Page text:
Interdependence of human skills and insights is what will bring out the best in all team leaders. A team of independents will lead to an entanglement of egos and a frustration of efforts. A team of interdependent leaders will lead to empowered achievement.

Integrity Interdependence.

Integrity draws from knowing and living your beliefs. Worthy beliefs motivate non-harmful and inspired leadership and living. Define your core beliefs and then fully practice them in your everyday situations.

As important, understand the impact of your core beliefs on others. Are your core beliefs driving disdain in others? If so, then you may want to fire them before they fire you. The better answer is:  Find core beliefs that make you and others better while producing meaningful, tangible results.

Learning Interdependence.

Good leaders learn. There is a mutual dependency on books, mentors, and other leaders to stretch our minds, our attitudes, our motivations, and our approaches. Leaders who do not have an interdependent learning relationship become stale and outdated, stuck in old ways and inadequate traditions.

Learning is more than the taking in of information and ideas, however. It is also in how you give. Leaders who teach and share lift up all leaders within their circle of influence. Learning is a give-and-take relationship that energizes strong, interdependent leaders.

Community Interdependence.

Interdependent leaders know the community is where the next generation of leaders will spring. Communities feed off of solid leaders, and leaders feed off of solid communities. Leave communities alone and the talent will slip backwards rather than upwards. Talent requires attention and engagement to be developed. The tighter the interdependence, the higher the potential for long-term advancement. Advancement comes in the forms of:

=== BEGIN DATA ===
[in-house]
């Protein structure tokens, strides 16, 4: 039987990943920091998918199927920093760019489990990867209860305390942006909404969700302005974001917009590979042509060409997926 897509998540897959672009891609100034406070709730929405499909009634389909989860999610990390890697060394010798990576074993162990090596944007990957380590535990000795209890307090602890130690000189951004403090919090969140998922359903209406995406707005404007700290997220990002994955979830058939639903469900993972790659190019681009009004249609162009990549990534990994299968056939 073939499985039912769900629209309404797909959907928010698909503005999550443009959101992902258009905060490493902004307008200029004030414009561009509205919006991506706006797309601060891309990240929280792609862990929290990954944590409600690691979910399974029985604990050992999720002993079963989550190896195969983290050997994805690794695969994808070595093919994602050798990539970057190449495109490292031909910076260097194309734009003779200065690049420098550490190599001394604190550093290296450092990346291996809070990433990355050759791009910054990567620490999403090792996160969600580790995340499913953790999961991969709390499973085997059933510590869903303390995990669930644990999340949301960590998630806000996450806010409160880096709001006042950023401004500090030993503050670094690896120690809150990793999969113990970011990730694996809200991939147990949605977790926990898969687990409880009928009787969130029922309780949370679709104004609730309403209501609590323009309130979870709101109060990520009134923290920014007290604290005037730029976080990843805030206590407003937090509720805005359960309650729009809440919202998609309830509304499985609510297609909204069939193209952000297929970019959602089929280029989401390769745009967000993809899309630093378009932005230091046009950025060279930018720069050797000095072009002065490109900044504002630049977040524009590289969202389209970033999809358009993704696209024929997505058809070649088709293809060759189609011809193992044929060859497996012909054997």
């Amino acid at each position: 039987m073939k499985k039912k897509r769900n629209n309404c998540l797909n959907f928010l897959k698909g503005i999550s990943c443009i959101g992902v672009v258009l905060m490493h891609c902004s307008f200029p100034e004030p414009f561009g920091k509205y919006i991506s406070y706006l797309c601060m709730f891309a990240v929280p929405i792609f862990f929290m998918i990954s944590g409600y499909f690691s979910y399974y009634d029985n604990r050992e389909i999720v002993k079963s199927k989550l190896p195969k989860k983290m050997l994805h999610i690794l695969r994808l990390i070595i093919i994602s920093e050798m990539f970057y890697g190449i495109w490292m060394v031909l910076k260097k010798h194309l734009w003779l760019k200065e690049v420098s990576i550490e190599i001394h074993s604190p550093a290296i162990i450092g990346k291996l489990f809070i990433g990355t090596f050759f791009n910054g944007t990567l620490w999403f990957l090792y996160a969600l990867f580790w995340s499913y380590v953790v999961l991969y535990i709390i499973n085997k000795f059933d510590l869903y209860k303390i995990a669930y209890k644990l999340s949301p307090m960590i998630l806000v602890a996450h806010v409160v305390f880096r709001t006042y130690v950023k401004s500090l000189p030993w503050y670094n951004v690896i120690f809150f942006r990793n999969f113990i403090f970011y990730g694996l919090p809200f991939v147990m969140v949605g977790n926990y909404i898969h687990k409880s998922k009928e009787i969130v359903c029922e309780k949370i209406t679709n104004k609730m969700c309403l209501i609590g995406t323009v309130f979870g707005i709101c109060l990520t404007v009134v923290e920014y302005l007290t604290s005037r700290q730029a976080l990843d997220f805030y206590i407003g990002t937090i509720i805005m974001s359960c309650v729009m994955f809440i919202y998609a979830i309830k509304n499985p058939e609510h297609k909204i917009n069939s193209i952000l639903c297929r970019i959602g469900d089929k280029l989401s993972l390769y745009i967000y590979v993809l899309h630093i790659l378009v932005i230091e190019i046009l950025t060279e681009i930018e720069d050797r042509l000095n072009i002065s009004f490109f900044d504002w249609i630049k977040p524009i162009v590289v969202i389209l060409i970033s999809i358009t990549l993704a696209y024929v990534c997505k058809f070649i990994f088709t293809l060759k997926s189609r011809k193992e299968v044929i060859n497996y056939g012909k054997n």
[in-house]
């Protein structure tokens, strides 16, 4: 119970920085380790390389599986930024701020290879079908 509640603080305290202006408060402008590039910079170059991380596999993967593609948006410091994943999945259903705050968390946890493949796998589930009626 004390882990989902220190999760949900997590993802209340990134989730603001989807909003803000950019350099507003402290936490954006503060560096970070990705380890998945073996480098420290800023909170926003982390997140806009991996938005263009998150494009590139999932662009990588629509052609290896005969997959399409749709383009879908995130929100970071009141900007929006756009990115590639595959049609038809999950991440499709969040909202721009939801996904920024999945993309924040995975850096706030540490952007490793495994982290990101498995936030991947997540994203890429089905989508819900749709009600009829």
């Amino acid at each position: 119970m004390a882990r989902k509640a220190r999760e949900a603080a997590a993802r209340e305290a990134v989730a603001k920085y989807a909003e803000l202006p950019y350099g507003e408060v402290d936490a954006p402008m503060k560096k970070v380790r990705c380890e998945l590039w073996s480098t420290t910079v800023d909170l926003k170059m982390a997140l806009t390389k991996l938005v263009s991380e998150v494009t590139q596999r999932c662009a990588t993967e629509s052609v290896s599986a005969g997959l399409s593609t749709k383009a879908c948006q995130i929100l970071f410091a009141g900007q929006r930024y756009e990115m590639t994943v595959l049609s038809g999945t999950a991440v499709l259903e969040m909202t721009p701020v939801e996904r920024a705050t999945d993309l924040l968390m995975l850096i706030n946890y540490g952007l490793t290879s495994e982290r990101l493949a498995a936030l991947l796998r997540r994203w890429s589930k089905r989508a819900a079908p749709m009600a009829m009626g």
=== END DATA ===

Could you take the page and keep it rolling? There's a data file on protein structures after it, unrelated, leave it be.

• Greater involvement in activities
  • More commitment to people
  • More conversations on how to lead
  • Higher learning, raising the standards of knowledge and insights

Leading for Results

In a recent Cone Millennial Cause Study, 78 percent of Millennials believe that companies have a responsibility to make a difference in the world, and 79 percent want to work for a company that cares about how it impacts and contributes to society. These wonderful statistics can only be achieved through an interdependent leadership approach.

Connecting is just one step toward the mission. Creating strong, interdependent relationships provides a strengthened root system to engage and collaborate in more meaningful and effective ways.

Making a difference in the world or how we care for society are both hollow unless we lead in an interdependent, trustworthy, and collaborative way, producing real results all along the way. This is the new activist way to lead.

Finding common ground will enable collaboration and produce results. We must renew our focus on interdependence to enhance how we lead.